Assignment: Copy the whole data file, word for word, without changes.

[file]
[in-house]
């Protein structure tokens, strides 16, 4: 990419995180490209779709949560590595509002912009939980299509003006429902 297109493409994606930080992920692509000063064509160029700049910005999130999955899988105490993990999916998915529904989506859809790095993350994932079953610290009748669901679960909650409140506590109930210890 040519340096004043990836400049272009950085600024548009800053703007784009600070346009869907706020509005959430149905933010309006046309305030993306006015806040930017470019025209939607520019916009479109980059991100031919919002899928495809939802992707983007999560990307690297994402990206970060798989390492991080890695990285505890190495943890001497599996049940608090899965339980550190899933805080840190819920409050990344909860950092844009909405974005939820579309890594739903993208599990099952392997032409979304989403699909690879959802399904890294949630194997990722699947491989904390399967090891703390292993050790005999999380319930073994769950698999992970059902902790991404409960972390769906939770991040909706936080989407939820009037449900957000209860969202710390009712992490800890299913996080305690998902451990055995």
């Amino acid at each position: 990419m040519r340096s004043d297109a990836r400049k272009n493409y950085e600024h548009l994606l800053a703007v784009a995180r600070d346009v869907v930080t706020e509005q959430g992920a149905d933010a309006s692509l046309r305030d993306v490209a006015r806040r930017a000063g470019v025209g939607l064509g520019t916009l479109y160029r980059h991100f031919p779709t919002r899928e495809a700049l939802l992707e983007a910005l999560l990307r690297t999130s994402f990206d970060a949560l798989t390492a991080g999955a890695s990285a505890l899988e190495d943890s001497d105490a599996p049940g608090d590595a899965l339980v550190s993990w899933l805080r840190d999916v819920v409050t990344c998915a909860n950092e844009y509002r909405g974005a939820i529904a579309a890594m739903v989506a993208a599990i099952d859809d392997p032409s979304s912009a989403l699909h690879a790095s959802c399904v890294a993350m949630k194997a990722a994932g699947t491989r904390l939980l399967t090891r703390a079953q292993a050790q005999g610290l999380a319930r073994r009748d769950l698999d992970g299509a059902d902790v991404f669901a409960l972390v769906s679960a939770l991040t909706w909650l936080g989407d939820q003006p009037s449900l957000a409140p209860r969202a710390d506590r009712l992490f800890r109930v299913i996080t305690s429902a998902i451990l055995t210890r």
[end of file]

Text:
[in-house]
């Protein structure tokens, strides 16, 4: 990419995180490209779709949560590595509002912009939980299509003006429902 297109493409994606930080992920692509000063064509160029700049910005999130999955899988105490993990999916998915529904989506859809790095993350994932079953610290009748669901679960909650409140506590109930210890 040519340096004043990836400049272009950085600024548009800053703007784009600070346009869907706020509005959430149905933010309006046309305030993306006015806040930017470019025209939607520019916009479109980059991100031919919002899928495809939802992707983007999560990307690297994402990206970060798989390492991080890695990285505890190495943890001497599996049940608090899965339980550190899933805080840190819920409050990344909860950092844009909405974005939820579309890594739903993208599990099952392997032409979304989403699909690879959802399904890294949630194997990722699947491989904390399967090891703390292993050790005999999380319930073994769950698999992970059902902790991404409960972390769906939770991040909706936080989407939820009037449900957000209860969202710390009712992490800890299913996080305690998902451990055995």
């Amino acid at each position: 990419m040519r340096s004043d297109a990836r400049k272009n493409y950085e600024h548009l994606l800053a703007v784009a995180r600070d346009v869907v930080t706020e509005q959430g992920a149905d933010a309006s692509l046309r305030d993306v490209a006015r806040r930017a000063g470019v025209g939607l064509g520019t916009l479109y160029r980059h991100f031919p779709t919002r899928e495809a700049l939802l992707e983007a910005l999560l990307r690297t999130s994402f990206d970060a949560l798989t390492a991080g999955a890695s990285a505890l899988e190495d943890s001497d105490a599996p049940g608090d590595a899965l339980v550190s993990w899933l805080r840190d999916v819920v409050t990344c998915a909860n950092e844009y509002r909405g974005a939820i529904a579309a890594m739903v989506a993208a599990i099952d859809d392997p032409s979304s912009a989403l699909h690879a790095s959802c399904v890294a993350m949630k194997a990722a994932g699947t491989r904390l939980l399967t090891r703390a079953q292993a050790q005999g610290l999380a319930r073994r009748d769950l698999d992970g299509a059902d902790v991404f669901a409960l972390v769906s679960a939770l991040t909706w909650l936080g989407d939820q003006p009037s449900l957000a409140p209860r969202a710390d506590r009712l992490f800890r109930v299913i996080t305690s429902a998902i451990l055995t210890r």